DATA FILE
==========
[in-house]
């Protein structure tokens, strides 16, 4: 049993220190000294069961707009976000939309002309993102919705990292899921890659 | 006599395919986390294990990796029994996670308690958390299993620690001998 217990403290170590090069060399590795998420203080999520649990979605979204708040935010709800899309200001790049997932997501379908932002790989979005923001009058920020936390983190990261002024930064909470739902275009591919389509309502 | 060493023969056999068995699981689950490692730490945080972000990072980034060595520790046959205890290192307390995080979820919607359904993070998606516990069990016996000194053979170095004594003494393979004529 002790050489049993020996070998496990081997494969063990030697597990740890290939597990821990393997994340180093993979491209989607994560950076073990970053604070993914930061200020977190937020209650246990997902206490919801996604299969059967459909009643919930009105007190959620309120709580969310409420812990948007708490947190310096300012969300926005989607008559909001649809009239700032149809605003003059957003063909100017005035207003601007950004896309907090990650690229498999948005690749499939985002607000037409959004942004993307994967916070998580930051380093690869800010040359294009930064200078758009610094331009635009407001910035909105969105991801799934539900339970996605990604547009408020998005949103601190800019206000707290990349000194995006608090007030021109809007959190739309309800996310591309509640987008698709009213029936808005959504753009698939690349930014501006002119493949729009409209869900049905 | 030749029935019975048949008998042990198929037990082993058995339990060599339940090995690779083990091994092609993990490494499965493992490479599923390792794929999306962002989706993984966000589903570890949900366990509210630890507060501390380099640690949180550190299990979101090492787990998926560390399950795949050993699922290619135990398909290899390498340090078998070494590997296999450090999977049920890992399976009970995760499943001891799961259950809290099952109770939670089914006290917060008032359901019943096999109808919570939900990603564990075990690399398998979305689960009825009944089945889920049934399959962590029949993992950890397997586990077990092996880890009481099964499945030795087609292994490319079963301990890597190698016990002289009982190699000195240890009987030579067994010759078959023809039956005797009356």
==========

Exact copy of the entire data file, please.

[in-house]
């Protein structure tokens, strides 16, 4: 049993220190000294069961707009976000939309002309993102919705990292899921890659 | 006599395919986390294990990796029994996670308690958390299993620690001998 217990403290170590090069060399590795998420203080999520649990979605979204708040935010709800899309200001790049997932997501379908932002790989979005923001009058920020936390983190990261002024930064909470739902275009591919389509309502 | 060493023969056999068995699981689950490692730490945080972000990072980034060595520790046959205890290192307390995080979820919607359904993070998606516990069990016996000194053979170095004594003494393979004529 002790050489049993020996070998496990081997494969063990030697597990740890290939597990821990393997994340180093993979491209989607994560950076073990970053604070993914930061200020977190937020209650246990997902206490919801996604299969059967459909009643919930009105007190959620309120709580969310409420812990948007708490947190310096300012969300926005989607008559909001649809009239700032149809605003003059957003063909100017005035207003601007950004896309907090990650690229498999948005690749499939985002607000037409959004942004993307994967916070998580930051380093690869800010040359294009930064200078758009610094331009635009407001910035909105969105991801799934539900339970996605990604547009408020998005949103601190800019206000707290990349000194995006608090007030021109809007959190739309309800996310591309509640987008698709009213029936808005959504753009698939690349930014501006002119493949729009409209869900049905 | 030749029935019975048949008998042990198929037990082993058995339990060599339940090995690779083990091994092609993990490494499965493992490479599923390792794929999306962002989706993984966000589903570890949900366990509210630890507060501390380099640690949180550190299990979101090492787990998926560390399950795949050993699922290619135990398909290899390498340090078998070494590997296999450090999977049920890992399976009970995760499943001891799961259950809290099952109770939670089914006290917060008032359901019943096999109808919570939900990603564990075990690399398998979305689960009825009944089945889920049934399959962590029949993992950890397997586990077990092996880890009481099964499945030795087609292994490319079963301990890597190698016990002289009982190699000195240890009987030579067994010759078959023809039956005797009356």